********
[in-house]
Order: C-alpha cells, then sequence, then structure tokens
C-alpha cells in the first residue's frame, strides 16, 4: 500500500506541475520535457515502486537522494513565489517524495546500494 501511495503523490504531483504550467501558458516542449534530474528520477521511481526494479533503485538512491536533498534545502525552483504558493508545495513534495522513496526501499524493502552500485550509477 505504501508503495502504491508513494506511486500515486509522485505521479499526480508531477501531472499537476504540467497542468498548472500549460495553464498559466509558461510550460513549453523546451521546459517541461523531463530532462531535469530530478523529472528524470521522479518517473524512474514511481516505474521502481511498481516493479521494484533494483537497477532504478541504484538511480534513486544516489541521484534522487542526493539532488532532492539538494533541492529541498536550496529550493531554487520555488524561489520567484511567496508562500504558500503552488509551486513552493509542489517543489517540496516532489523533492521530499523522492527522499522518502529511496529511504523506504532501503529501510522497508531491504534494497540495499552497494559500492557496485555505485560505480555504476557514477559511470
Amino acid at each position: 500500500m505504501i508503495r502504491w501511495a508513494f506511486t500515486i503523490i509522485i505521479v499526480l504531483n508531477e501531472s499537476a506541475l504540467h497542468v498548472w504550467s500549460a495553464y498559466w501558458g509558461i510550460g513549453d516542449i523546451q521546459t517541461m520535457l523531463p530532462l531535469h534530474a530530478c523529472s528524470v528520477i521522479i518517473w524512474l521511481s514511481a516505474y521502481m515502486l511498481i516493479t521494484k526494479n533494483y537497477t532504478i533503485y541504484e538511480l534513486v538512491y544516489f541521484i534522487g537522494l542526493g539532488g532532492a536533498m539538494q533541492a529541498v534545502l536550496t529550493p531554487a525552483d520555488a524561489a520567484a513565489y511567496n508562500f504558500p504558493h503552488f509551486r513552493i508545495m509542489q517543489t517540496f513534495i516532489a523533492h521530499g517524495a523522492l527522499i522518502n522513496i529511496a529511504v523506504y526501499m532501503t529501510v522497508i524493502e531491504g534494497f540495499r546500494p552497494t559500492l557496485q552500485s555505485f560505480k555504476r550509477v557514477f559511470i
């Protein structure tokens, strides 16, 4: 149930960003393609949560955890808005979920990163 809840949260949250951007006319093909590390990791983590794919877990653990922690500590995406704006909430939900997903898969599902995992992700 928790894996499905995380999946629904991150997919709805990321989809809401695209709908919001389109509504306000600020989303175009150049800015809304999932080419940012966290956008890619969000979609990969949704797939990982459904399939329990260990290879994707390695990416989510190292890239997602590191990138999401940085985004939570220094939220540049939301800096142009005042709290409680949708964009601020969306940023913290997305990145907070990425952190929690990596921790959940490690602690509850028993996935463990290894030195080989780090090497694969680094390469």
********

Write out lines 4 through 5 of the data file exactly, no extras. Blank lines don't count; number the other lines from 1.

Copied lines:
Amino acid at each position: 500500500m505504501i508503495r502504491w501511495a508513494f506511486t500515486i503523490i509522485i505521479v499526480l504531483n508531477e501531472s499537476a506541475l504540467h497542468v498548472w504550467s500549460a495553464y498559466w501558458g509558461i510550460g513549453d516542449i523546451q521546459t517541461m520535457l523531463p530532462l531535469h534530474a530530478c523529472s528524470v528520477i521522479i518517473w524512474l521511481s514511481a516505474y521502481m515502486l511498481i516493479t521494484k526494479n533494483y537497477t532504478i533503485y541504484e538511480l534513486v538512491y544516489f541521484i534522487g537522494l542526493g539532488g532532492a536533498m539538494q533541492a529541498v534545502l536550496t529550493p531554487a525552483d520555488a524561489a520567484a513565489y511567496n508562500f504558500p504558493h503552488f509551486r513552493i508545495m509542489q517543489t517540496f513534495i516532489a523533492h521530499g517524495a523522492l527522499i522518502n522513496i529511496a529511504v523506504y526501499m532501503t529501510v522497508i524493502e531491504g534494497f540495499r546500494p552497494t559500492l557496485q552500485s555505485f560505480k555504476r550509477v557514477f559511470i
């Protein structure tokens, strides 16, 4: 149930960003393609949560955890808005979920990163 809840949260949250951007006319093909590390990791983590794919877990653990922690500590995406704006909430939900997903898969599902995992992700 928790894996499905995380999946629904991150997919709805990321989809809401695209709908919001389109509504306000600020989303175009150049800015809304999932080419940012966290956008890619969000979609990969949704797939990982459904399939329990260990290879994707390695990416989510190292890239997602590191990138999401940085985004939570220094939220540049939301800096142009005042709290409680949708964009601020969306940023913290997305990145907070990425952190929690990596921790959940490690602690509850028993996935463990290894030195080989780090090497694969680094390469």